Asavari was trying her best to conceal her tattoo with her dupatta. People here aren't really used to forward-thinking women, unless of course they were tourists. A tattoo is an obvious statement of a fallen women, especially the one she was hiding. Finely crafted on her upper arm was the image of a mermaid, one of Asavari's favourite motifs. She was naked of course, except for a few golden locks that fell gently on her breasts, covering them, but not quite. She'd gotten it when she was went to Amsterdam to visit a long-lost aunt. That of course was a completely different story.
Asavari's life was pretty much scattered all over and each tale was complexly ridden with secrets that were either kept from her or she kept from the rest.
Vijay Singh was leaning over his co-passenger to check if his station was near. He found the roads vaguely familiar, not quite used to the topography, something his mother was quite ashamed of.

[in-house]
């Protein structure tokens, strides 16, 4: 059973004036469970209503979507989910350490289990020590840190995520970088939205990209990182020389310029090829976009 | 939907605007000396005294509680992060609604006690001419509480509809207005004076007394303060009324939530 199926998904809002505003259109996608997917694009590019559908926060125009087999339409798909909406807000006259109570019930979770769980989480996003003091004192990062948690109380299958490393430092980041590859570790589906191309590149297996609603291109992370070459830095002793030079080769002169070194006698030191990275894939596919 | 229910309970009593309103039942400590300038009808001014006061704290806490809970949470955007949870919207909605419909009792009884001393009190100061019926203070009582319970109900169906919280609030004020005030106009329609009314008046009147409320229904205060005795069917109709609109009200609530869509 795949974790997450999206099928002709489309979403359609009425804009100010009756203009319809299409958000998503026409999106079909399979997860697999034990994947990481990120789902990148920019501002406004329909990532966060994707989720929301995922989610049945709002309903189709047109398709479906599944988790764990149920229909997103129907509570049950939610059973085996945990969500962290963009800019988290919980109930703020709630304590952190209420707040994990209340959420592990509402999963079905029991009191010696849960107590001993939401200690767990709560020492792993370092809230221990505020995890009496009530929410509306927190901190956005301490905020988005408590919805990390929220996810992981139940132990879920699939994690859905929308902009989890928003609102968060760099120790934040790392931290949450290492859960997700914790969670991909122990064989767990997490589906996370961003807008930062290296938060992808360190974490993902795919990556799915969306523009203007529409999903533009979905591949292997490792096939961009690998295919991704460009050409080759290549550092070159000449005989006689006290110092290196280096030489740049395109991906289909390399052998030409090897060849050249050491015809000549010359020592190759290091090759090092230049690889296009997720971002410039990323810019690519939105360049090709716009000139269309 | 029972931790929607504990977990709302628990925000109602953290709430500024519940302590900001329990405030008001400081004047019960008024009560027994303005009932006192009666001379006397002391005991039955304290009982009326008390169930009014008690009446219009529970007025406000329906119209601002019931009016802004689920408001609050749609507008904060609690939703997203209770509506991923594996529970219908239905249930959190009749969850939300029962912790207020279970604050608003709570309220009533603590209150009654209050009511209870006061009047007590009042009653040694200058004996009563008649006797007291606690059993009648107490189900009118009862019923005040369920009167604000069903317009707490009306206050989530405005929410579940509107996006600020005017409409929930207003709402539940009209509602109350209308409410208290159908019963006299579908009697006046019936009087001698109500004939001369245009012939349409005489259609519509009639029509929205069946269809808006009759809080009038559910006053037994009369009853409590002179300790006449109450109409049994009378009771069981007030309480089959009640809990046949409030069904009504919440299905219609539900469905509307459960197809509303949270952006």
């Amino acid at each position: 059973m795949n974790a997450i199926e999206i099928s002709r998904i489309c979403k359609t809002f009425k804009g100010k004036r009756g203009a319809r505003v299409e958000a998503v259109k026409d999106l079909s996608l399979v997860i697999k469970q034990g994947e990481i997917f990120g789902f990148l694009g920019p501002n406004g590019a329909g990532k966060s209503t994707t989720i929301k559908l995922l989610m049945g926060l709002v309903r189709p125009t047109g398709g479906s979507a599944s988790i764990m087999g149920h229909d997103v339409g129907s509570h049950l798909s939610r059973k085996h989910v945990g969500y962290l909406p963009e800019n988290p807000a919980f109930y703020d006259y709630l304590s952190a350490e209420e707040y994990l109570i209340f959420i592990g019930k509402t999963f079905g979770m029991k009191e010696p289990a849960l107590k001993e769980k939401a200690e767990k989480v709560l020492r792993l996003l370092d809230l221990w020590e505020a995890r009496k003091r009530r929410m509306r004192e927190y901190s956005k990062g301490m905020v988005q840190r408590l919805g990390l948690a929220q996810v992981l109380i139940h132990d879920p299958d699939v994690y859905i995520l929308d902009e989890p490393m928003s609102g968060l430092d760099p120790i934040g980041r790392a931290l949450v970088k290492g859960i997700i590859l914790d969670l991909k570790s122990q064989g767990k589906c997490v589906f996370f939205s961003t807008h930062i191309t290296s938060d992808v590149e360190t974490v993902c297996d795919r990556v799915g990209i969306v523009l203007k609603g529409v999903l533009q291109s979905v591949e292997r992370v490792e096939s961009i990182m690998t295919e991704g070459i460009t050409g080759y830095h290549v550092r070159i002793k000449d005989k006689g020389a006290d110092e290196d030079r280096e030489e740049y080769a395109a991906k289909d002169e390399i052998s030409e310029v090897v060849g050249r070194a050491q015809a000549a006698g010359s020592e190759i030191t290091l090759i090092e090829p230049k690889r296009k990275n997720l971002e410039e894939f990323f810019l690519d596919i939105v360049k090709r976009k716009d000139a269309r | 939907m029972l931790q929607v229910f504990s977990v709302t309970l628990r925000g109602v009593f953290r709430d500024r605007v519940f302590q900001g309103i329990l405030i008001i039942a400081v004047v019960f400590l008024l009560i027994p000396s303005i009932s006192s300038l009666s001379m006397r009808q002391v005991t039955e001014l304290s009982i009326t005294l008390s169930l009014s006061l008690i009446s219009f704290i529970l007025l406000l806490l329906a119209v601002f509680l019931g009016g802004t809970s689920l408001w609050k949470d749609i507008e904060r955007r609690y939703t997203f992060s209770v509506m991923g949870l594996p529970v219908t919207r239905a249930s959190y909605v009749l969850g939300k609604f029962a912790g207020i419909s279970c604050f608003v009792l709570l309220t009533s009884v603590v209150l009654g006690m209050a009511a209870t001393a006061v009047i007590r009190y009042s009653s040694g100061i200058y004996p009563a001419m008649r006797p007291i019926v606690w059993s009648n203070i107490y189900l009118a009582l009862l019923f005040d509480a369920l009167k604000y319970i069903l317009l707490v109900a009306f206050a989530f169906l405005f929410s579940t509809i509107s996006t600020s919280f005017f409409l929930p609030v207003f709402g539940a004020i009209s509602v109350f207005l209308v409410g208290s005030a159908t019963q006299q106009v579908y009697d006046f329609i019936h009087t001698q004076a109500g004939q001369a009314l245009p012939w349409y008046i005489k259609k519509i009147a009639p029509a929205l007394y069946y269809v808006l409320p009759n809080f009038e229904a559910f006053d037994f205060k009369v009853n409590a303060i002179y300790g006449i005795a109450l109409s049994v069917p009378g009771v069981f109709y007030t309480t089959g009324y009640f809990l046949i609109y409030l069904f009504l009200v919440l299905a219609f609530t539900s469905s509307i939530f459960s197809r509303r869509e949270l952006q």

Incidentally, Asavari and Vijay got off near the main bus station and as their eyes met briefly, she smiled at him.
She must be a hooker, he confirmed to himself, without even bothering to think twice. And almost as if she'd read his mind, Asavari walked up to Vijay Singh and said, I am not that sort of a girl. I smiled because your discomfort back in the bus was rather amusing.
A prostitute with good English. Must be a girl from Bombay, he thought without responding to her.
I don't bite, said Asavari and walked away.
They met again, almost by accident, two weeks later at the Jaipur Literature Festival. It's such a pseudo-place. Fancy, nose-in-the-air writers who don't really write that well but can sell, thanks to their selling skills. Although, Asavari was quite taken in by Jeet Thayil's poetry. They're so beautiful that they're almost lifeless, she'd thought.